Ron Price

            Weston-on-Trent, Derby, UK

            e-mail: ron.price@...

            Web site: http://homepage.virgin.net/ron.price/index.htm

            Synoptic-L Homepage: http://www.bham.ac.uk/theology/synoptic-l
            List Owner: Synoptic-L-Owner@...
          • Emmanuel Fritsch
            ... I gave some objections about that implausible scenario and your other arguments (for instance your criteria). You answered with general considerations, but
            Message 5 of 18 , Aug 27, 2002
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              Ron Price wrote:
              >
              > This discussion is not getting anywhere, but rather is tending to go
              > round in circles. I will try to summarize the root of our differences.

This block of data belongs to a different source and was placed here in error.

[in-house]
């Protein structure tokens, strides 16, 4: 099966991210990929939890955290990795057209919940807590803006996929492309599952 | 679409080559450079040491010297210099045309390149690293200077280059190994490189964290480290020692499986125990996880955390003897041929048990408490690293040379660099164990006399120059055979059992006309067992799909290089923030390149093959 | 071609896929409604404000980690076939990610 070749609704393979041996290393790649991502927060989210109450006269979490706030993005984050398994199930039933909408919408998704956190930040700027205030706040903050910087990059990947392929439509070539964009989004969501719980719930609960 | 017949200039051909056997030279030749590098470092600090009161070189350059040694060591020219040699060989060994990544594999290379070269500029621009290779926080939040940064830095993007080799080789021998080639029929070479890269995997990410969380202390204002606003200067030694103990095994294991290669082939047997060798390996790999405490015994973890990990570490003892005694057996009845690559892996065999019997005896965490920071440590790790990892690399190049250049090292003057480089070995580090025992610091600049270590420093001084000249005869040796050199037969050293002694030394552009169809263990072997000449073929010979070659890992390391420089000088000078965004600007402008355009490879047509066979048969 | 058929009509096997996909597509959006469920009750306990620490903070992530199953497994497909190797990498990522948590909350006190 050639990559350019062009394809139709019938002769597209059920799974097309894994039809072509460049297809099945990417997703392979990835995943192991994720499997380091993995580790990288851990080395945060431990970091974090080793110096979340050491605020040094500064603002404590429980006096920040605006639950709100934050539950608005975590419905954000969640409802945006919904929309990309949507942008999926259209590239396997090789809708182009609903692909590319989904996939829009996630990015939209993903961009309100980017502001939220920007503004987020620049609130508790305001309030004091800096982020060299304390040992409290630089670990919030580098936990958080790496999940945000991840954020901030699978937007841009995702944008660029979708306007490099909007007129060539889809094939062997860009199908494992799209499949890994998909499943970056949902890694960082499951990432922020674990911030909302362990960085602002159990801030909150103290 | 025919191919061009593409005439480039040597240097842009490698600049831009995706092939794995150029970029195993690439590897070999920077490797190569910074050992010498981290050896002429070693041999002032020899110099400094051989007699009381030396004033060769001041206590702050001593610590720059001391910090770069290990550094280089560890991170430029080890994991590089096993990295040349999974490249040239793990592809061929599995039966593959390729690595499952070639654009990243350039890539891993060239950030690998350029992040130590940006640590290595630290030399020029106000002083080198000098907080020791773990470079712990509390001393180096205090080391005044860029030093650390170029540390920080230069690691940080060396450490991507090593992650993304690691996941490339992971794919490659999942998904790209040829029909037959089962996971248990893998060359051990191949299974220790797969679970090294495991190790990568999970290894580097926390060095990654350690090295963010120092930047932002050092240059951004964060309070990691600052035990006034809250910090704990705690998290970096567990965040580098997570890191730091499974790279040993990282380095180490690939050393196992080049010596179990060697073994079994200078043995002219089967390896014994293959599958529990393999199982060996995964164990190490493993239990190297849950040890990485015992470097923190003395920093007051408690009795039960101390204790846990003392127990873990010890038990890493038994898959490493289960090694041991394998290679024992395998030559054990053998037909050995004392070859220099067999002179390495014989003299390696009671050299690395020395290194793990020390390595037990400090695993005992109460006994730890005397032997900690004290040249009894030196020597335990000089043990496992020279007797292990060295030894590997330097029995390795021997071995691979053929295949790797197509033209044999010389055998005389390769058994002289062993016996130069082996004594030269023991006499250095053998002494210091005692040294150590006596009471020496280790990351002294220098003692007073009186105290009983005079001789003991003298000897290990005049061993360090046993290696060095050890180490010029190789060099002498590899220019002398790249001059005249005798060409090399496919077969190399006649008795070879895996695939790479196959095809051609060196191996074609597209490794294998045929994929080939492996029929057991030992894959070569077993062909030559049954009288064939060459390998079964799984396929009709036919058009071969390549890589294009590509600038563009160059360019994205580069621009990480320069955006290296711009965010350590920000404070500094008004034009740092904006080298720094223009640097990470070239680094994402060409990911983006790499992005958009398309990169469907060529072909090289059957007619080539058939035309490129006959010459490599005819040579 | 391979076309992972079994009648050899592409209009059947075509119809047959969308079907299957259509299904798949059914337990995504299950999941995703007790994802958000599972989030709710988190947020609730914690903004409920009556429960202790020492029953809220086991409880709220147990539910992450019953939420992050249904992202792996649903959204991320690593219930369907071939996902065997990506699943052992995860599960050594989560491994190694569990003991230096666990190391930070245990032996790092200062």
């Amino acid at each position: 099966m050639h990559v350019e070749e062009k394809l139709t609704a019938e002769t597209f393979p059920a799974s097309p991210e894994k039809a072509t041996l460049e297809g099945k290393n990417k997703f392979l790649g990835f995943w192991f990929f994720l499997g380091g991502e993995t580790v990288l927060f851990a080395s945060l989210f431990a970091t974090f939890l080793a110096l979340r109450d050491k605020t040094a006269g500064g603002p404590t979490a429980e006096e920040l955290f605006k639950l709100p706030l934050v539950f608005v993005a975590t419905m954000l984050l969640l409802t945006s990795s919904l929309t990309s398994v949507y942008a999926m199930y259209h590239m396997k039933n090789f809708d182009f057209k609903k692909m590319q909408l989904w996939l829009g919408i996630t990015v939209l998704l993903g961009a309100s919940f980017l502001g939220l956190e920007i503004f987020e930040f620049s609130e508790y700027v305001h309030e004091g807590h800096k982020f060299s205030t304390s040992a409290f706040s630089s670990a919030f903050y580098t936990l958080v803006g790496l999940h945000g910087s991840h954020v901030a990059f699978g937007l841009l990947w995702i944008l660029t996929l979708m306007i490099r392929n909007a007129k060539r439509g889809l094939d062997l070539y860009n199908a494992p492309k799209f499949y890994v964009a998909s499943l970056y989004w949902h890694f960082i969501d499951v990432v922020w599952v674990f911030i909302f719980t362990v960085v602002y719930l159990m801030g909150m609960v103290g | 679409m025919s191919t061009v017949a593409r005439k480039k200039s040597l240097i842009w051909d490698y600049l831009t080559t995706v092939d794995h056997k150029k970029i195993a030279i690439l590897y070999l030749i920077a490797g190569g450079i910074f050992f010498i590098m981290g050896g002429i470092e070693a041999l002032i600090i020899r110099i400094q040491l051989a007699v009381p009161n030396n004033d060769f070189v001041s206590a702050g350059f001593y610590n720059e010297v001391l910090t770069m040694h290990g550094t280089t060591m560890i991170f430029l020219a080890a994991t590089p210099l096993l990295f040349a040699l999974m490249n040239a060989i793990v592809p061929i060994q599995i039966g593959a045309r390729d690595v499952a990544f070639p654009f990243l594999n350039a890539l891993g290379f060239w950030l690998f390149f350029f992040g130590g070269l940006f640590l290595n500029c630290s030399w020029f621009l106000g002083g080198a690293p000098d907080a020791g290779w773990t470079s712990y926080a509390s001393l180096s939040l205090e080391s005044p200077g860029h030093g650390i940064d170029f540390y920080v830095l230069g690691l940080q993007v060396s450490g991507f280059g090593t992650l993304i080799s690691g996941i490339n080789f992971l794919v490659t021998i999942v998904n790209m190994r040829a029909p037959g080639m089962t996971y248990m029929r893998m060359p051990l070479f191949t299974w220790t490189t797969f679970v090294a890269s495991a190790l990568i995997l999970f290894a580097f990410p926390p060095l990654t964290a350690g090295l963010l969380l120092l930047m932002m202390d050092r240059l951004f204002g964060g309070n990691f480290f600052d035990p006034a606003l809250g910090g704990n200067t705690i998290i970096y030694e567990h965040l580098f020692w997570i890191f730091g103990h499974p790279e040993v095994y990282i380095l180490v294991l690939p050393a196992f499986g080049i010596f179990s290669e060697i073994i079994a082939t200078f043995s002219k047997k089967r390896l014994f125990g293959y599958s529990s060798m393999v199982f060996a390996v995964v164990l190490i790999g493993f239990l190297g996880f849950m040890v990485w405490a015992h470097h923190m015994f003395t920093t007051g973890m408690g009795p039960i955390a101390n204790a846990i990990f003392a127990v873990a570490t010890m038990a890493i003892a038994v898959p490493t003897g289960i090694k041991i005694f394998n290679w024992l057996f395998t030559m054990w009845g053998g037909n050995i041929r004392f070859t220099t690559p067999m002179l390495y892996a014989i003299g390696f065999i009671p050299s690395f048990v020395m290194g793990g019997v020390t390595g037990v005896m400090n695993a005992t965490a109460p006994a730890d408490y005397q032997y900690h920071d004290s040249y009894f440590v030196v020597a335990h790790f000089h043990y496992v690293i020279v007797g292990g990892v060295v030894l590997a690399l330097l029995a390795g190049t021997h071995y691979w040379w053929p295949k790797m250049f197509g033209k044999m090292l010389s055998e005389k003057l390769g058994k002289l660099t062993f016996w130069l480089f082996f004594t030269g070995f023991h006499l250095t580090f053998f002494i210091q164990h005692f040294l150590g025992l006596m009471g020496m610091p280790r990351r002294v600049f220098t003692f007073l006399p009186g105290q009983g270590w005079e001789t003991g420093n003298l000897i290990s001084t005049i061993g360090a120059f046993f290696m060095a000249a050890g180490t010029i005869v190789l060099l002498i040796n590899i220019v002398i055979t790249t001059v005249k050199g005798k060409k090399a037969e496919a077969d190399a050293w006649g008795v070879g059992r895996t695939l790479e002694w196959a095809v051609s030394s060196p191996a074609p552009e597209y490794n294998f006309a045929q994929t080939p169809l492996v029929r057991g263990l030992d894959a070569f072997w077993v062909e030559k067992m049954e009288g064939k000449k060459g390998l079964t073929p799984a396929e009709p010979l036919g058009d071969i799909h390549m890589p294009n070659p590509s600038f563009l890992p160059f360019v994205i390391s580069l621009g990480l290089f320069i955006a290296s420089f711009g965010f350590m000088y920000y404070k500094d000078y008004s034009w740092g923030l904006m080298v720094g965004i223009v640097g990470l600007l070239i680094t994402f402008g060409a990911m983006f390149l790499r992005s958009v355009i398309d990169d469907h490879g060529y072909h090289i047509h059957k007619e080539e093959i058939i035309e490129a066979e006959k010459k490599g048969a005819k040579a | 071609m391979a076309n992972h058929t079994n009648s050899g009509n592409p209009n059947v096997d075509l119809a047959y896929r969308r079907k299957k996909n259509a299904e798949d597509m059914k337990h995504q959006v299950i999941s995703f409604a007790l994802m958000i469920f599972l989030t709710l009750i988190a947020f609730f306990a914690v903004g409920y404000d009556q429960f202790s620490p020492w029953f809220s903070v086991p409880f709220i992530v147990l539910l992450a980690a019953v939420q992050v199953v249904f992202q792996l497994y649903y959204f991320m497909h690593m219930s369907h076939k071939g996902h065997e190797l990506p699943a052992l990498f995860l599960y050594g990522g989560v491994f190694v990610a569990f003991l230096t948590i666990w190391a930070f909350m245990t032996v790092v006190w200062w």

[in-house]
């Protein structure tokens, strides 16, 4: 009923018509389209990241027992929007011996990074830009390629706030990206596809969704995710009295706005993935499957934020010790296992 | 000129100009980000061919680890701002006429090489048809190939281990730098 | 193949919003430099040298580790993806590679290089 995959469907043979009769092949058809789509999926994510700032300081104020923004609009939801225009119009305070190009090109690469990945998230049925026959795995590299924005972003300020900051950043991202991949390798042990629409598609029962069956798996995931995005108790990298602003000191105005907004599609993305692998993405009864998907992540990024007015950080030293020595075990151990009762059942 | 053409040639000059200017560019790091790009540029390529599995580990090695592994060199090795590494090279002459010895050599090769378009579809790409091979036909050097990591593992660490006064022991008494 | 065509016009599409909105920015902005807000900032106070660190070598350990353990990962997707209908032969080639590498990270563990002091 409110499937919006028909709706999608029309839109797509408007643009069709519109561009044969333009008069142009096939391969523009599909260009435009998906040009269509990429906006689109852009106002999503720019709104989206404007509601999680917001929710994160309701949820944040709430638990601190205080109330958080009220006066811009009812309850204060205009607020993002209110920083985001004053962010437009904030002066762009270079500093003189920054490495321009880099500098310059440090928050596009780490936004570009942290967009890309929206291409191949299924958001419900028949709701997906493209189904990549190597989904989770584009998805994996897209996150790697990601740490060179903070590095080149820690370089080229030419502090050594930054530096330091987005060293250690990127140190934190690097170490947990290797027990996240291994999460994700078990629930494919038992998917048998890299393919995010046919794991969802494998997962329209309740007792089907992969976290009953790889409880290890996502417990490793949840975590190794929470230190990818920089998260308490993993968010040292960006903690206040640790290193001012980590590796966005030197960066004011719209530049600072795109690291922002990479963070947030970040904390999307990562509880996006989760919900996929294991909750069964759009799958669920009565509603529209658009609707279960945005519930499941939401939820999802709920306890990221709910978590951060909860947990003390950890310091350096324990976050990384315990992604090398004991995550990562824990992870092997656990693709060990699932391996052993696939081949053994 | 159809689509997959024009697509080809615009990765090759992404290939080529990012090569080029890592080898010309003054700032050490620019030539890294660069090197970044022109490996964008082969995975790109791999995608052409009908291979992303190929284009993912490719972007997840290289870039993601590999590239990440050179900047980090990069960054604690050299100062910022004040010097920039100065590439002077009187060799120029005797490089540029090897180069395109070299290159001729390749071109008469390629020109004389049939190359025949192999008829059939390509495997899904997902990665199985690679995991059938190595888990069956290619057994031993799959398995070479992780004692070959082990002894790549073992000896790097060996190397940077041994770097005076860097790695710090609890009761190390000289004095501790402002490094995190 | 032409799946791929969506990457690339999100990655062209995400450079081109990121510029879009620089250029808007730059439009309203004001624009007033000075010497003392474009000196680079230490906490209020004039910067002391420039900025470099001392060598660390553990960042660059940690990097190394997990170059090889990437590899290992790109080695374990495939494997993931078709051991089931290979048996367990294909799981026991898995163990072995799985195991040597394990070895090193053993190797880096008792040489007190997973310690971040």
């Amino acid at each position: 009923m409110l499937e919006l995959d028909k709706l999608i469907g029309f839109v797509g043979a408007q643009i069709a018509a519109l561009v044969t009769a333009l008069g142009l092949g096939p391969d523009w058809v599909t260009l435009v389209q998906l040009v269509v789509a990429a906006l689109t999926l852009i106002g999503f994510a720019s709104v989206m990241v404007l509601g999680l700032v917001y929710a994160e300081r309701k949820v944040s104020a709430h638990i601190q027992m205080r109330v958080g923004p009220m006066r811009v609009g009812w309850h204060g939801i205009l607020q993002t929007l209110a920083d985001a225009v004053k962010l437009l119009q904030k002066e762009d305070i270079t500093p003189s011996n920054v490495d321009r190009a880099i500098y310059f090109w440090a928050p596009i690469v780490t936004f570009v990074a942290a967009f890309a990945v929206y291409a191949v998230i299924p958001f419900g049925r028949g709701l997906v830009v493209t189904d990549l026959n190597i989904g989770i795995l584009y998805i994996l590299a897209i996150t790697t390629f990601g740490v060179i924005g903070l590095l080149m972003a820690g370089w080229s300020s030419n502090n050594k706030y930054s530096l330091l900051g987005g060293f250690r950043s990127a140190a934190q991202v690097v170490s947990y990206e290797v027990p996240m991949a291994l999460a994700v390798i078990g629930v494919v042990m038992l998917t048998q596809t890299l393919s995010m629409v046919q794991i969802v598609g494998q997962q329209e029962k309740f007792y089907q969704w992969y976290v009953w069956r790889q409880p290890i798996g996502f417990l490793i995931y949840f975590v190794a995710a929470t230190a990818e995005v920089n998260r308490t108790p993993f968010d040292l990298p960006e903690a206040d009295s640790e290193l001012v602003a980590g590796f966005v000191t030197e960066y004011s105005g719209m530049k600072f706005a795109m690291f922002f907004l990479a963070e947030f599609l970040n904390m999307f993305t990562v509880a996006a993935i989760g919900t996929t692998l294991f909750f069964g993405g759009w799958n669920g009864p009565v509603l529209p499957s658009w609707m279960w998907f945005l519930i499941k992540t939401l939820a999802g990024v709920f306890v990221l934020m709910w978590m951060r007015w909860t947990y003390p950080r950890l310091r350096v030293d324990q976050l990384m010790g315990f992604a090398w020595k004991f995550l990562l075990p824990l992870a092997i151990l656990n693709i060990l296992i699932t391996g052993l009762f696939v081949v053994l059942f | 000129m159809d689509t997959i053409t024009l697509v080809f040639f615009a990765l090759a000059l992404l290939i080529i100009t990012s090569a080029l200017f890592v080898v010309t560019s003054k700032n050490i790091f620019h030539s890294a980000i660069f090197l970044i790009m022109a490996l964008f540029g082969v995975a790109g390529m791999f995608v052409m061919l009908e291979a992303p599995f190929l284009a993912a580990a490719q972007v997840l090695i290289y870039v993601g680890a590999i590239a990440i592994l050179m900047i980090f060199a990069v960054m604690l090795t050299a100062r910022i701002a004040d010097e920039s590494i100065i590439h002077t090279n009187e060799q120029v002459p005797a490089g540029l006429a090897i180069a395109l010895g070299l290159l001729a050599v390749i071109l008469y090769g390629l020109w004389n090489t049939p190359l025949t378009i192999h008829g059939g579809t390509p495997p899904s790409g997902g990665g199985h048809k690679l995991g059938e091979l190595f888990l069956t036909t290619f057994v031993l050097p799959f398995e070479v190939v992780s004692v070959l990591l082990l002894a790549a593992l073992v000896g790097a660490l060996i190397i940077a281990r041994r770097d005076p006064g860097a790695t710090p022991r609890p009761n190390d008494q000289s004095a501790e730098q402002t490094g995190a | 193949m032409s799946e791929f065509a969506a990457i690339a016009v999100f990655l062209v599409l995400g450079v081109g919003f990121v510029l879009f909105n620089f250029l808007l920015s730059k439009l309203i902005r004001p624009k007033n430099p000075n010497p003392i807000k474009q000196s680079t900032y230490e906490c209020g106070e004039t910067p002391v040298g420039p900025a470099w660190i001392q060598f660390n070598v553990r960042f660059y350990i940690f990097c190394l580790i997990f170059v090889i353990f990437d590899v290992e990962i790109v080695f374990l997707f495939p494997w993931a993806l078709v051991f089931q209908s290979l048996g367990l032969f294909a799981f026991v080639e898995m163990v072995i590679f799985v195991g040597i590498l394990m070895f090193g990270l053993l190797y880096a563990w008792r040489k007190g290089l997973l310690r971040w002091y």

and later :

              > The fact that the text almost looks as if it could once have been
              > (part of?) a separate document is quite insignificant because Luke could
              > simply have been merging the Markan text with his own mental picture of
              > the Fall of Jerusalem. He could have transformed his image of past
              > events into a prophecy of the future during the merging process.

              I gave some objections about that implausible scenario and your
              other arguments (for instance your criteria). You answered with
              general considerations, but not about the detail of arguments.
              The most concret argument you used is more than ten centuries
              far away from gospel redaction process.
              Here is, according me, the root of our differences.

              We are waiting for your publication.

              a+
              manu